The fact that John Calder was in and out of Paris during the period he writes about means that he has numerous anecdotes and character sketches which enliven his narrative. He describes Burroughs in these words: "He dressed like a typical office-worker or the manager of a small bank in a small town, and he talked like one. No one could have looked more conventionally middle-American. But inside that head a whole bizarre world, akin to that of Heironymous Bosch or Dante was present." And I've got to agree that my first sighting of Burroughs, giving a reading in a small club called La Bohème on the Left Bank in 1962, very much ties in with Calder's comments. As for Samuel Beckett, Calder says that he was "austere intellectually and never believed that anything he did, said, or wrote could ever change the course of events; people come to their own destinies, largely through chance, and he believed, with regret, that human nature is unchangeable - that of the individual and that of the masses. Becket was basically an aristocrat in his thinking; he could sometimes help individuals but not populations, certainly not humanity as a whole."

The anecdotes come thick and fast when Trocchi and Girodias are discussed. Calder claims that Trocchi and John Esam, a poet from New Zealand, were behind the mystery of the missing money at the 1965 Albert Hall reading. Most of the poets never got paid and Calder says that Christopher Logue told him that he saw Trocchi and Esam stuffing the box-office receipts (around £2,000) into bags. It's not the only story about Trocchi and money going astray. As for Girodias, he was sleeping with three different women, drinking the profits from the bar in his restaurant, and trying to keep Olympia Press afloat. He did have money coming in from other publishers who had subcontracted several of his best-selling titles, but very little of it seems to have reached the authors. I got the impression, reading about Girodias's problems, that he brought chaos on himself because of his failure to run any of his ventures - publishing, the restaurant, a gallery he opened - in a systematic and efficient way. I'm not sure that there was necessarily any planned deception in what he did. He simply wasn't cut out to be a successful businessman. And he was often involved in expensive legal fights with other publishers when books he'd originally brought out were taken over by them because Girodias had never bothered with proper contracts or other legal requirements. Calder provides information about such matters, and books have been written about Girodias's struggles over The Ginger Man (J.P.Donleavy almost made a crusade of his dislike of Girodias) and Lolita.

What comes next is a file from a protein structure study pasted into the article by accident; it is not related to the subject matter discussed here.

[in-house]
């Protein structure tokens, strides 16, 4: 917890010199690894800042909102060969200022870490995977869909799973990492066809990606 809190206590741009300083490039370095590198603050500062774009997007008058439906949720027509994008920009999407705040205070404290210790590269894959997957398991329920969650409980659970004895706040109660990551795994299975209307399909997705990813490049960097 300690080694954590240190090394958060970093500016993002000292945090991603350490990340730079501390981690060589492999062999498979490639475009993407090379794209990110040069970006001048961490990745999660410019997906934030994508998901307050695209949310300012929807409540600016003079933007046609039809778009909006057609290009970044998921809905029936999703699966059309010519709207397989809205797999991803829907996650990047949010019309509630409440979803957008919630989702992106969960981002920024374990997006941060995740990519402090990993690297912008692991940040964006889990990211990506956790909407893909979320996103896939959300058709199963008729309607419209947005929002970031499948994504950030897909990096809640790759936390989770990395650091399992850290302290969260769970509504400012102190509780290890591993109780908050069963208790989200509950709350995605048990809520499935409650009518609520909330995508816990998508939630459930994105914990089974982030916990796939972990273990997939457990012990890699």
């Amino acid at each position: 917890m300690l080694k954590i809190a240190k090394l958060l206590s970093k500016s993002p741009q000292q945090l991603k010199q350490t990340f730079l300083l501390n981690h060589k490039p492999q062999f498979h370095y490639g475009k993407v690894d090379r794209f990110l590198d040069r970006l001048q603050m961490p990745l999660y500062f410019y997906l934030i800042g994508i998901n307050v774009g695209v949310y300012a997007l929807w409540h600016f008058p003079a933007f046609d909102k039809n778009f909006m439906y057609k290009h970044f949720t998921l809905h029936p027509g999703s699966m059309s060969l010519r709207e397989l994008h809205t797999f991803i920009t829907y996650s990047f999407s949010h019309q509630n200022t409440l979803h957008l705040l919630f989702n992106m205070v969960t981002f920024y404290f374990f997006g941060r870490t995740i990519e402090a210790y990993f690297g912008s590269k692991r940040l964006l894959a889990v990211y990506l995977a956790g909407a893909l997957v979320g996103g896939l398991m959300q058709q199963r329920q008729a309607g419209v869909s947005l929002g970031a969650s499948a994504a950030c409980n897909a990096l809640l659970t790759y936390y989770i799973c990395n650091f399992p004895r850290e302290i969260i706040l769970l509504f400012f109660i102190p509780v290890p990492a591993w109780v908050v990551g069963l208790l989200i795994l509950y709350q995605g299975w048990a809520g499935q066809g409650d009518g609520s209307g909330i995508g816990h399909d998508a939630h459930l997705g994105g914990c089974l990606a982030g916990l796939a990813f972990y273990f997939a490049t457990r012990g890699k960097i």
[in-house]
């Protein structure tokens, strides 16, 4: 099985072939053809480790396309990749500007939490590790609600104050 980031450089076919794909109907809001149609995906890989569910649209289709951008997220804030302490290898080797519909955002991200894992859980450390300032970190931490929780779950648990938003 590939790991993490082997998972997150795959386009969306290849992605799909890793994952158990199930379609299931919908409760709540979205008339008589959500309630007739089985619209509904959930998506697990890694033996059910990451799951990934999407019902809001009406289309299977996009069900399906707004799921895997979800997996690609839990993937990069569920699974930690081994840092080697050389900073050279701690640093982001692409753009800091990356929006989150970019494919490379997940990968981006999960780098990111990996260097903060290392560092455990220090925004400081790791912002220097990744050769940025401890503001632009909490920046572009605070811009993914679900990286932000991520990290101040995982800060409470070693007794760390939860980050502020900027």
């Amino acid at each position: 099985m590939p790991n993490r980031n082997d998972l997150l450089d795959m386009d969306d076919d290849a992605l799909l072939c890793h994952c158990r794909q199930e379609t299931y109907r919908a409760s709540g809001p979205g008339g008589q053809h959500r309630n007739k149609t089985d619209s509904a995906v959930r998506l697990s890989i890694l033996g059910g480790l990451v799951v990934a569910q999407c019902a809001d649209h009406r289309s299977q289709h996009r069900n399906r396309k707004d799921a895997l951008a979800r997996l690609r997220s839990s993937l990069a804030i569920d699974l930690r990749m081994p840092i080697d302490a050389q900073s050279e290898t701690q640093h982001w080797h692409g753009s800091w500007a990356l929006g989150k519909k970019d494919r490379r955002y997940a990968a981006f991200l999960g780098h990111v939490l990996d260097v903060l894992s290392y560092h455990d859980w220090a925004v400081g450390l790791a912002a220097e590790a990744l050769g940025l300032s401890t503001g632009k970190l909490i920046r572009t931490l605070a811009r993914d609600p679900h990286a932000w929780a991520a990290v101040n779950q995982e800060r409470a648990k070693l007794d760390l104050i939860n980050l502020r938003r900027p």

Barney Rossett wasn't as colourful a character as Girodias, but his Grove Press, and its house magazine, Evergreen Review, played a key part in the development of what came to be called the New American Writing of the late-Fifties and early-Sixties. And Rossett took on the job of publishing Burroughs, Henry Miller, Beckett, Jean Genet and others in America and was willing to go to court when their books came under threat. But Rossett was, from Calder's account of him, a more ruthless businessman than Girodias (or Calder) and his treatment of others not always admirable. But I don't want to give the impression that Rossett was just a sharp operator. I can well remember how eagerly I waited for each new issue of Evergreen Review in its early days, and the impact made by the Grove Press New American Poetry 1945-1960, edited by Donald Allen who may, in fact, have been the main influence on the best contents of the magazine. Grove Press also published Trocchi's Cain's Book (Calder did it in Britain), Jack Gelber's play, The Connection, and many other worthwhile titles. It's true that Evergreen Review went into something of a decline when it changed its format and got involved with the Hippies, Black Power, student protest, rock music, and other Sixties concerns, but its first thirty or so issues have a place in any survey of literary activity in the United States between 1957 and 1963.